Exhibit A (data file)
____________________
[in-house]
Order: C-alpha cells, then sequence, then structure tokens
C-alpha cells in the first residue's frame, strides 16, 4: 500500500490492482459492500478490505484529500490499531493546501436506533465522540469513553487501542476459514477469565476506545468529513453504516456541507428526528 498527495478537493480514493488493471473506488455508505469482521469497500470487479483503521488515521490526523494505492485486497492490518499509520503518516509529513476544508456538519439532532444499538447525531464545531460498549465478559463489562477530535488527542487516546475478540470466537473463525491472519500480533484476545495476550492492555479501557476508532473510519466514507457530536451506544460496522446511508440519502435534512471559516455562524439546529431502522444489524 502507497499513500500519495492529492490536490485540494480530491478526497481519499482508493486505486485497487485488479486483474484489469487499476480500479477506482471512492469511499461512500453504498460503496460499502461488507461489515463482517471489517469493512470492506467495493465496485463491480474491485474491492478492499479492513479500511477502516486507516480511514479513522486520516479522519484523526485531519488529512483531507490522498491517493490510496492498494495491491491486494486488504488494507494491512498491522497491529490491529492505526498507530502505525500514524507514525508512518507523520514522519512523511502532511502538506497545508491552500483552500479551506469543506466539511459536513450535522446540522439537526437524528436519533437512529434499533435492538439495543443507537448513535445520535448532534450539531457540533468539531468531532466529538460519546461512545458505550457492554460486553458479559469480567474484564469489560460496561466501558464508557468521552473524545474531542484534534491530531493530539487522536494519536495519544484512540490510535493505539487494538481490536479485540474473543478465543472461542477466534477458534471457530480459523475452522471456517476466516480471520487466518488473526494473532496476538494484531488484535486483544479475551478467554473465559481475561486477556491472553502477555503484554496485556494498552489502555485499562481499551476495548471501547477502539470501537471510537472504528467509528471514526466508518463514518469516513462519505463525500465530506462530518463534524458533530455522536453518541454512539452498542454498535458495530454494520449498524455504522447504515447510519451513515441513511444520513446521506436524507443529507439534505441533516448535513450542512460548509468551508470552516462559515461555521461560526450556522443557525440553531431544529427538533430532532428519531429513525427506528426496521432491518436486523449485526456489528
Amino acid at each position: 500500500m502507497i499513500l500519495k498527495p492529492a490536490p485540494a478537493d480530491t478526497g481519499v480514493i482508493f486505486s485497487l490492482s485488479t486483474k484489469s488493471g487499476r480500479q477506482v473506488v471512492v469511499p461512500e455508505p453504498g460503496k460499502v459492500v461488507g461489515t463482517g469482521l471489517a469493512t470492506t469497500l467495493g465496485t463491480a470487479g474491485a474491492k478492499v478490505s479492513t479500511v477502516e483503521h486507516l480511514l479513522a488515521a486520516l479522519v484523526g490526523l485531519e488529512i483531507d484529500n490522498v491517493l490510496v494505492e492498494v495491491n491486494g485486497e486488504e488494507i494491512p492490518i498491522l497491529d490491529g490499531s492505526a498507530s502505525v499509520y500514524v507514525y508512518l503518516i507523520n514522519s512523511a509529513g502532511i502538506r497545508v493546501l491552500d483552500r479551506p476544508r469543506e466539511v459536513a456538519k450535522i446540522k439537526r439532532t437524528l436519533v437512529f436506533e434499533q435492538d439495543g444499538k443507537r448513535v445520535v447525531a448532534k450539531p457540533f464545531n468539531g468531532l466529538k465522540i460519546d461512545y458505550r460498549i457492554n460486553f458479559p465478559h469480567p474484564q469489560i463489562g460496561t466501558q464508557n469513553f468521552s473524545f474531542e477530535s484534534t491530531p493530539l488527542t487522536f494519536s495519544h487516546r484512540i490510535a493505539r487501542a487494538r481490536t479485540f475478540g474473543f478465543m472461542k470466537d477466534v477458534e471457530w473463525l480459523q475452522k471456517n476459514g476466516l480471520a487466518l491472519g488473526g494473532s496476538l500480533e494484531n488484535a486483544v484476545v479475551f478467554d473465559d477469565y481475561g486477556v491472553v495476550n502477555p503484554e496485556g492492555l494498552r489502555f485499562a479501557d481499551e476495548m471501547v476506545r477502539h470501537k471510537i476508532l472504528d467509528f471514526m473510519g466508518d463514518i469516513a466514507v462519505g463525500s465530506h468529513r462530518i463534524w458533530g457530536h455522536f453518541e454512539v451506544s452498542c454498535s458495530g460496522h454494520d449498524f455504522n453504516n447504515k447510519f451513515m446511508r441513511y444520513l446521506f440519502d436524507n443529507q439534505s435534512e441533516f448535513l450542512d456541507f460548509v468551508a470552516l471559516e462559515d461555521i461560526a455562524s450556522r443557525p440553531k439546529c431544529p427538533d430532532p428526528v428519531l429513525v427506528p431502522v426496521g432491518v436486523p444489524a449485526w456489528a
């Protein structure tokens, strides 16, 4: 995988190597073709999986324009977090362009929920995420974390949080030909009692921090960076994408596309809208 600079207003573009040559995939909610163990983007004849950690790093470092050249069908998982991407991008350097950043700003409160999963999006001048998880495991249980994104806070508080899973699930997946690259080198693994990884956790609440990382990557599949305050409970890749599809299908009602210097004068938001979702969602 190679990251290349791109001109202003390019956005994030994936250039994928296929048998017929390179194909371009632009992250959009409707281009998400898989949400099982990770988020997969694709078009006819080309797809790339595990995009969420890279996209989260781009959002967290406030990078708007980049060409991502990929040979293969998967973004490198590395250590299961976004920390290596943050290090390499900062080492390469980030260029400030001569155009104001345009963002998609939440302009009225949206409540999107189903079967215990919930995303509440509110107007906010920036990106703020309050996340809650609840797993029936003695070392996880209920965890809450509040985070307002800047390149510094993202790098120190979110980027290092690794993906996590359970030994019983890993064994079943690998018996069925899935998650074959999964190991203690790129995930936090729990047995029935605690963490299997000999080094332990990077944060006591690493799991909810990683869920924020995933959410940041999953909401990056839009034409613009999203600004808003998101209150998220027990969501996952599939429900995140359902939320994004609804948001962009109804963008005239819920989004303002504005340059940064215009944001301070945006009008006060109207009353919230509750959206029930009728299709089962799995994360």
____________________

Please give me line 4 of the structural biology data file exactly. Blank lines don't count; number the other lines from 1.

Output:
Amino acid at each position: 500500500m502507497i499513500l500519495k498527495p492529492a490536490p485540494a478537493d480530491t478526497g481519499v480514493i482508493f486505486s485497487l490492482s485488479t486483474k484489469s488493471g487499476r480500479q477506482v473506488v471512492v469511499p461512500e455508505p453504498g460503496k460499502v459492500v461488507g461489515t463482517g469482521l471489517a469493512t470492506t469497500l467495493g465496485t463491480a470487479g474491485a474491492k478492499v478490505s479492513t479500511v477502516e483503521h486507516l480511514l479513522a488515521a486520516l479522519v484523526g490526523l485531519e488529512i483531507d484529500n490522498v491517493l490510496v494505492e492498494v495491491n491486494g485486497e486488504e488494507i494491512p492490518i498491522l497491529d490491529g490499531s492505526a498507530s502505525v499509520y500514524v507514525y508512518l503518516i507523520n514522519s512523511a509529513g502532511i502538506r497545508v493546501l491552500d483552500r479551506p476544508r469543506e466539511v459536513a456538519k450535522i446540522k439537526r439532532t437524528l436519533v437512529f436506533e434499533q435492538d439495543g444499538k443507537r448513535v445520535v447525531a448532534k450539531p457540533f464545531n468539531g468531532l466529538k465522540i460519546d461512545y458505550r460498549i457492554n460486553f458479559p465478559h469480567p474484564q469489560i463489562g460496561t466501558q464508557n469513553f468521552s473524545f474531542e477530535s484534534t491530531p493530539l488527542t487522536f494519536s495519544h487516546r484512540i490510535a493505539r487501542a487494538r481490536t479485540f475478540g474473543f478465543m472461542k470466537d477466534v477458534e471457530w473463525l480459523q475452522k471456517n476459514g476466516l480471520a487466518l491472519g488473526g494473532s496476538l500480533e494484531n488484535a486483544v484476545v479475551f478467554d473465559d477469565y481475561g486477556v491472553v495476550n502477555p503484554e496485556g492492555l494498552r489502555f485499562a479501557d481499551e476495548m471501547v476506545r477502539h470501537k471510537i476508532l472504528d467509528f471514526m473510519g466508518d463514518i469516513a466514507v462519505g463525500s465530506h468529513r462530518i463534524w458533530g457530536h455522536f453518541e454512539v451506544s452498542c454498535s458495530g460496522h454494520d449498524f455504522n453504516n447504515k447510519f451513515m446511508r441513511y444520513l446521506f440519502d436524507n443529507q439534505s435534512e441533516f448535513l450542512d456541507f460548509v468551508a470552516l471559516e462559515d461555521i461560526a455562524s450556522r443557525p440553531k439546529c431544529p427538533d430532532p428526528v428519531l429513525v427506528p431502522v426496521g432491518v436486523p444489524a449485526w456489528a